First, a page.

Tree Ring Circus

Below are site selection photos taken in early April followed by completed installation photos taken the morning of June 24 along with my thoughts and reasons about siting. Only 20 of 21 sites were completed. Time and energy ran out.

There is a gesture toward the businesses and activities in the vicinity of each sculpture siting - not in the rings themselves. The rings are purposely non-objective and use a black & white color scheme to differentiate them from any common associations with other things. I changed pattern recognition on a couple of the trees to deviate from conformity and habituation of the viewer. One tree has colored rings, but it proves to be the hardest to find.

An artist statement follows.
The sites I chose were based on several factors:

  •  the physical characteristics of the tree (straight saplings when possible)
  • the visual aspects of the site (noisy to serene sites, the rings have a different effect in each)
  • frequency of occurrence and the use of both sides of the street (about 3 per block along 7 blocks)
  • the kind of businesses or social activities in the immediate area (the rings could bring visitors to each site, endorsing existing businesses and bring attention to vacancies or new businesses)
  • the likeliness or unlikeliness of vandalism"

#1: SW corner of Boulder & Tejon

This is the northernmost site.  Driving south, this begins the highly active stretch of Tejon Street.  There is usually a cluster of people in their teens and twenties and a few homeless folk hanging around the front door of the locally owned coffee shop located on this corner.  Seeing the crowd clustered here as I drive into downtown signals to me the the start of the active street culture of our downtown community.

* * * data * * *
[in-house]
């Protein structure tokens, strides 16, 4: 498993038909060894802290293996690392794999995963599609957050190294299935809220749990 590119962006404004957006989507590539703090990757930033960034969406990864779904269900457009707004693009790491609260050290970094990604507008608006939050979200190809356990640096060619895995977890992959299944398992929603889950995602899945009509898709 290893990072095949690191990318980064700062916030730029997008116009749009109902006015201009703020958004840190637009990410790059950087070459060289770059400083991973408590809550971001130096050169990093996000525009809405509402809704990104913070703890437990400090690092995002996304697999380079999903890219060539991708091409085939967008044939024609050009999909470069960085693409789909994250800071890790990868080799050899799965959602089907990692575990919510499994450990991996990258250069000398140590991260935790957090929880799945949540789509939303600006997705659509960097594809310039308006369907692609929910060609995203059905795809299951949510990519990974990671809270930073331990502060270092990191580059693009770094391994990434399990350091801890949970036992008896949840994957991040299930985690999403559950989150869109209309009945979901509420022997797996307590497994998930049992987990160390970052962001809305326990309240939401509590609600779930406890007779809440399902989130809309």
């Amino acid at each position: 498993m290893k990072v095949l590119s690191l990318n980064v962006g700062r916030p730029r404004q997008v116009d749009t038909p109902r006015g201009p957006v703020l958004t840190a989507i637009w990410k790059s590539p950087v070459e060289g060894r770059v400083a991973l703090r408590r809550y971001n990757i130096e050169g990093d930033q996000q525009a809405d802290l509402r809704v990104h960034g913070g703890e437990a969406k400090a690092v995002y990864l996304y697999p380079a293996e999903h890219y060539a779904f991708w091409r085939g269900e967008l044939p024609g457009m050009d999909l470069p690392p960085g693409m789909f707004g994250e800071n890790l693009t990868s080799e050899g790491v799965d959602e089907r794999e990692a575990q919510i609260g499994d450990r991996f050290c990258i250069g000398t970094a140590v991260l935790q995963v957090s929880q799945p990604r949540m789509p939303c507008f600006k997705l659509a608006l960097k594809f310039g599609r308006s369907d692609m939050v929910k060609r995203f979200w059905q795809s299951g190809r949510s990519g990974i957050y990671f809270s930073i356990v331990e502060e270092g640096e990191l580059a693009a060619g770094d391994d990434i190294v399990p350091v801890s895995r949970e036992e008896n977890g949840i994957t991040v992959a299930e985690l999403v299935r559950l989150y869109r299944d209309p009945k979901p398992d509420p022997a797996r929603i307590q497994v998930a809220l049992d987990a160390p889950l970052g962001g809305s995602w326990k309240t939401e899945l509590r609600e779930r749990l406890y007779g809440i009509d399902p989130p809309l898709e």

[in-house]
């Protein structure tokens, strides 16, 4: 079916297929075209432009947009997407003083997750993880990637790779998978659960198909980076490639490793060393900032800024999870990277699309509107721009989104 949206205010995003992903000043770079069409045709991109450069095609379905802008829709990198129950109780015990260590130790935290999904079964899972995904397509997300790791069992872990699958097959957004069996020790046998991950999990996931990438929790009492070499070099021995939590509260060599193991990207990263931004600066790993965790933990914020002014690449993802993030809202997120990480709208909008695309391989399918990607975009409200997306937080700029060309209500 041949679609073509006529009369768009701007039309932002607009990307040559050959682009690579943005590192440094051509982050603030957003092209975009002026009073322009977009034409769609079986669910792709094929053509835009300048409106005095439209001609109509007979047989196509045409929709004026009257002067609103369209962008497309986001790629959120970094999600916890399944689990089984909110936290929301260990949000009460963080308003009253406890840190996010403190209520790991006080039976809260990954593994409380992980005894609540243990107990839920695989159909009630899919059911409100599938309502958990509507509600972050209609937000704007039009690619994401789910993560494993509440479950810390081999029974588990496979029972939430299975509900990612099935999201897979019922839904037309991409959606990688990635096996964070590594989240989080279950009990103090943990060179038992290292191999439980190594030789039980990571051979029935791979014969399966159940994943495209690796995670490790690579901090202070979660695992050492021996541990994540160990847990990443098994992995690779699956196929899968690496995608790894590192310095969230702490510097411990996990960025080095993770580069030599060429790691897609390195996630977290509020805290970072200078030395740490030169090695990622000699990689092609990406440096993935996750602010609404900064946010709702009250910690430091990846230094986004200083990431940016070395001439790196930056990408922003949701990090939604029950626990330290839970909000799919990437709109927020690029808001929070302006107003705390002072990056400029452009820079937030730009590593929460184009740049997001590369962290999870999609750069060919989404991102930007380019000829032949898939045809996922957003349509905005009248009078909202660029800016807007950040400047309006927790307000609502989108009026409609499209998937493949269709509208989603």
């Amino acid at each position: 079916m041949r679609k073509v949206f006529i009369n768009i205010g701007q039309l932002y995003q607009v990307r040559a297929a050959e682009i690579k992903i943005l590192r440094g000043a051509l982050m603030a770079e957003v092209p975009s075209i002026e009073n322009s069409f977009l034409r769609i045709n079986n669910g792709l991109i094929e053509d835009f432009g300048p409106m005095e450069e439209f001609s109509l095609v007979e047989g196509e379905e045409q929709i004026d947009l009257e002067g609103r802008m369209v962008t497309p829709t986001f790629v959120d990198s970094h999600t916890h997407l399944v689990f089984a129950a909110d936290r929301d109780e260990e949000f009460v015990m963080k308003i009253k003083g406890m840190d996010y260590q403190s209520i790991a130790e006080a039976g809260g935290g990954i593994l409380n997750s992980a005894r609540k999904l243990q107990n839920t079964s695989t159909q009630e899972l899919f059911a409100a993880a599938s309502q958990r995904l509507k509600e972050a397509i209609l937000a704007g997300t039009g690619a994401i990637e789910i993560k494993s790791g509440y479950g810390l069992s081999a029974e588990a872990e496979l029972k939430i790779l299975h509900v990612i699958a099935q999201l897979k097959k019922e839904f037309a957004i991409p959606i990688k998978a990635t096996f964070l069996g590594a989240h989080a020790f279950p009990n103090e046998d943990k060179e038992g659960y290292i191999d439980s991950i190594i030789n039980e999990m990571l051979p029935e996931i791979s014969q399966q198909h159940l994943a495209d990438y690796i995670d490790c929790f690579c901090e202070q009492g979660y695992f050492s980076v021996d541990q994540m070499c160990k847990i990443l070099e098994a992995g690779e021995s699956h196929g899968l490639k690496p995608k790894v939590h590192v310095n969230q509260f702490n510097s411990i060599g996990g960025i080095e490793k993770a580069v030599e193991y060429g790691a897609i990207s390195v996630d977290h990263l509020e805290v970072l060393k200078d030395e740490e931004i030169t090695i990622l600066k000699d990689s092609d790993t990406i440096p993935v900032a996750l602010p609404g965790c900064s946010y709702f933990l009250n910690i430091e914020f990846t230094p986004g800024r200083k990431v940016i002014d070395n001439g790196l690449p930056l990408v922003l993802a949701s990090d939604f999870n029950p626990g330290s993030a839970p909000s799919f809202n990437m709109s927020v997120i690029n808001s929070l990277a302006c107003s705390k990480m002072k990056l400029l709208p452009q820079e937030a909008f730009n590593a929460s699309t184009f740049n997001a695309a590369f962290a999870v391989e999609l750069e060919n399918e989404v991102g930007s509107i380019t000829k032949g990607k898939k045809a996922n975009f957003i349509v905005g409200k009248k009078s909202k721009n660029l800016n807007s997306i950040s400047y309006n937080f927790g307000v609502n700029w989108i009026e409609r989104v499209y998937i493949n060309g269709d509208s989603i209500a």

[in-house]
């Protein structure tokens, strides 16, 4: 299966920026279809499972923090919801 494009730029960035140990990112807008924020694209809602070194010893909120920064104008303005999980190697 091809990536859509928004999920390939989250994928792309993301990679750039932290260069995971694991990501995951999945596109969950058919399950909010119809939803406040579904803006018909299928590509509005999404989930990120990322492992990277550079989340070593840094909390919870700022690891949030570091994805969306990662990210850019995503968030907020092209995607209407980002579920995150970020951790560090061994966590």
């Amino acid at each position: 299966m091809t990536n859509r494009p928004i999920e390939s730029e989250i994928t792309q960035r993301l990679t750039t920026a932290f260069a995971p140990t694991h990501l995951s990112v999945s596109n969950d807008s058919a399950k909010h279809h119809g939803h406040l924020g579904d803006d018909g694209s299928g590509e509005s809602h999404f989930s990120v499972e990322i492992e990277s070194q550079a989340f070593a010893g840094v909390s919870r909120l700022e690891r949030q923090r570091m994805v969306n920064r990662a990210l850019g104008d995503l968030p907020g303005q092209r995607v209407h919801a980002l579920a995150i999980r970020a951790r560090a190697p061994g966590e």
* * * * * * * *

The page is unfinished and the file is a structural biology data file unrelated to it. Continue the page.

#2: 320 N Tejon

In April, Richard Skorman, the owner of Poor Richard's restaurant, bistro and bookstore was a candidate for Colorado Spring's first "strong mayor." Richard is a recognized supporter of the creative class in the community, but not Republican in a largely Republican leaning county. I thought including this site would have meaning whether he won or lost the election. He lost. I want to honor Richard's commitment to the community and his aspiration to make Colorado Springs a more interesting place. This block has a huge amount of visitation due to Richard's businesses.


#3: Tejon near Platte across from the El Paso Club

This area of Tejon St is the loneliest, grayest part of the entire street.  A lively nightspot called Jinx's Place used to be on this corner.  It could use a mural or a projected photo image of the former business.




#4: SW corner of Platte & Tejon

This is a lush raised garden area at one of the most used intersections downtown.  Drivers wanting to bypass the shopping district or enter the shopping district, either cross or turn south onto Tejon St at this intersection.  The neighborhood immediately turns more urban.  Acacia Park is to the east.  The El Paso Club, the oldest man's club west of the Mississippi, is to the north. 


#5: 226 N Tejon